Feasibility Studies

What is a Feasibility Study?

Feasibility studies are similar to business plans and for this reason we use the same basic business plan framework to conduct a feasibility study. However the purpose and the level of detail are different.

Feasibility studies are most often used by the entrepreneur to help assess whether or not the business makes sense from a financial perspective – i.e. is it financially viable? There will be many assumptions and several scenarios developed to test different options and opportunities. Various threats and risks will also be considered. Sometimes a hurdle will appear that is so significant that the project is halted during this phase.

What is a Feasibility Study?A business plan is often targeted towards potential funders (investor, lenders and government agencies) who are more interested in seeing the complete story on how the business will be operated. They are more concerned with the potential of the business to grow and sustain a positive cash flow over time. For these reasons the business plan requires significant detail.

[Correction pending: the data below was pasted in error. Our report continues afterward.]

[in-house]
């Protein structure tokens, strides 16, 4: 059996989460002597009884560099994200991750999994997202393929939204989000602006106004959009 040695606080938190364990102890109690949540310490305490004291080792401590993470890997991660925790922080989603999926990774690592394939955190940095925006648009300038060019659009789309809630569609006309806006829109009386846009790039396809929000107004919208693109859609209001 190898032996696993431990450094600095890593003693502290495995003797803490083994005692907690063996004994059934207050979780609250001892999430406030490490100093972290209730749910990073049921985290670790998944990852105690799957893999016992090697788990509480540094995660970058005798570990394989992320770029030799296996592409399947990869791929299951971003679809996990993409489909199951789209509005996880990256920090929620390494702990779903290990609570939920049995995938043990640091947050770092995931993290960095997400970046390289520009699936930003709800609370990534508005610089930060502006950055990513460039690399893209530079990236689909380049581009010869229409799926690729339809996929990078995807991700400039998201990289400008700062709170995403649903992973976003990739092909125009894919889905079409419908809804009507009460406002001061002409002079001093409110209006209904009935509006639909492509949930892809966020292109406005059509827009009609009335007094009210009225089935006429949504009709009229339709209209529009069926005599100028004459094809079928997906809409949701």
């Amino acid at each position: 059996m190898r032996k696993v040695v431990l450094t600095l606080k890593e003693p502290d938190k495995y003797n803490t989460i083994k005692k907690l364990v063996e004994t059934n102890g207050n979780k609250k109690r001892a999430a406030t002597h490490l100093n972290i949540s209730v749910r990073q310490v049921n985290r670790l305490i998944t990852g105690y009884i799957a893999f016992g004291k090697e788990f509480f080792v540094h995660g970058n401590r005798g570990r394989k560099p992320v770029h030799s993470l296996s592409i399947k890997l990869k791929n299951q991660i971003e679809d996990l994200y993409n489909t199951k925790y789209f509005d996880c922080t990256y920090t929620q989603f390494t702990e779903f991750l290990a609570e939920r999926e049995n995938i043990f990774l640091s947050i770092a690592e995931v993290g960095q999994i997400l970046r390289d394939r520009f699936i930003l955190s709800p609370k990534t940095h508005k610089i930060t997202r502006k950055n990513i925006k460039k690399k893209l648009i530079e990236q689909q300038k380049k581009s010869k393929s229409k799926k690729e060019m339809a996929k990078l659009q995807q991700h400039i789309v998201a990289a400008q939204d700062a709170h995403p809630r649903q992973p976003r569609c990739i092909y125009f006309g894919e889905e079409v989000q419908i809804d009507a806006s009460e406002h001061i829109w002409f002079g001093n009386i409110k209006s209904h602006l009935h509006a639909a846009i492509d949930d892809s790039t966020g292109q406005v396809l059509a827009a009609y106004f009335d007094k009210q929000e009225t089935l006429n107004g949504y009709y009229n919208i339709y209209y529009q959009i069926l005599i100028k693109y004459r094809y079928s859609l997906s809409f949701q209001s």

Because a feasibility study requires fewer resources to develop than a business plan it is generally less costly to develop. If a particular feasibility study results in a “no go” decision then significant time and money are saved. If the feasibility study indicates that a project is feasible then the information acquired during the study phase can be used to further develop the business concept into a full business plan.

Our Process

Entrepreneurs have differing needs when it comes to feasibility studies. This is why we offer a “no obligation” meeting with each potential client to assess their needs.

We are then able to prepare a proposal for the client’s review. If necessary, the client can also use the proposal to seek funding to conduct the feasibility study.

The proposal will outline the deliverables, the time line and the cost, as well as provide information on our firm. If we are engaged to conduct the assignment, we will then ask the client to sign a contract (i.e. acceptance of the proposal).